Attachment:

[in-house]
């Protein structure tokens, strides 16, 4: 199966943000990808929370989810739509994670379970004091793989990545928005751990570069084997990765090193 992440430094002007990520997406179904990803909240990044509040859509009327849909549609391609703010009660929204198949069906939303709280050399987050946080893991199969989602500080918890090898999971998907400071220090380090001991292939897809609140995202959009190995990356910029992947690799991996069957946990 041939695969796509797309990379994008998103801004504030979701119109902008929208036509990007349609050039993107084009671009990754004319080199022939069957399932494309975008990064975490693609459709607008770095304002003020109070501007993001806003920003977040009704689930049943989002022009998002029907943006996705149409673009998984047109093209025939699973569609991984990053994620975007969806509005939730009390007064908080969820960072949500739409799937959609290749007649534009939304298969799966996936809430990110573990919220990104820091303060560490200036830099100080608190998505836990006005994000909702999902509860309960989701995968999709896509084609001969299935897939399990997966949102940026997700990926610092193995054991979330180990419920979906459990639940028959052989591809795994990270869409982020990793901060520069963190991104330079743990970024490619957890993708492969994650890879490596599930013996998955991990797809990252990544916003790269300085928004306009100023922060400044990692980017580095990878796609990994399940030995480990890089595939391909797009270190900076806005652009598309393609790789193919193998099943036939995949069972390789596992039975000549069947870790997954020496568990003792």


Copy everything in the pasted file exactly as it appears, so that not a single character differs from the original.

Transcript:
[in-house]
């Protein structure tokens, strides 16, 4: 199966943000990808929370989810739509994670379970004091793989990545928005751990570069084997990765090193 992440430094002007990520997406179904990803909240990044509040859509009327849909549609391609703010009660929204198949069906939303709280050399987050946080893991199969989602500080918890090898999971998907400071220090380090001991292939897809609140995202959009190995990356910029992947690799991996069957946990 041939695969796509797309990379994008998103801004504030979701119109902008929208036509990007349609050039993107084009671009990754004319080199022939069957399932494309975008990064975490693609459709607008770095304002003020109070501007993001806003920003977040009704689930049943989002022009998002029907943006996705149409673009998984047109093209025939699973569609991984990053994620975007969806509005939730009390007064908080969820960072949500739409799937959609290749007649534009939304298969799966996936809430990110573990919220990104820091303060560490200036830099100080608190998505836990006005994000909702999902509860309960989701995968999709896509084609001969299935897939399990997966949102940026997700990926610092193995054991979330180990419920979906459990639940028959052989591809795994990270869409982020990793901060520069963190991104330079743990970024490619957890993708492969994650890879490596599930013996998955991990797809990252990544916003790269300085928004306009100023922060400044990692980017580095990878796609990994399940030995480990890089595939391909797009270190900076806005652009598309393609790789193919193998099943036939995949069972390789596992039975000549069947870790997954020496568990003792």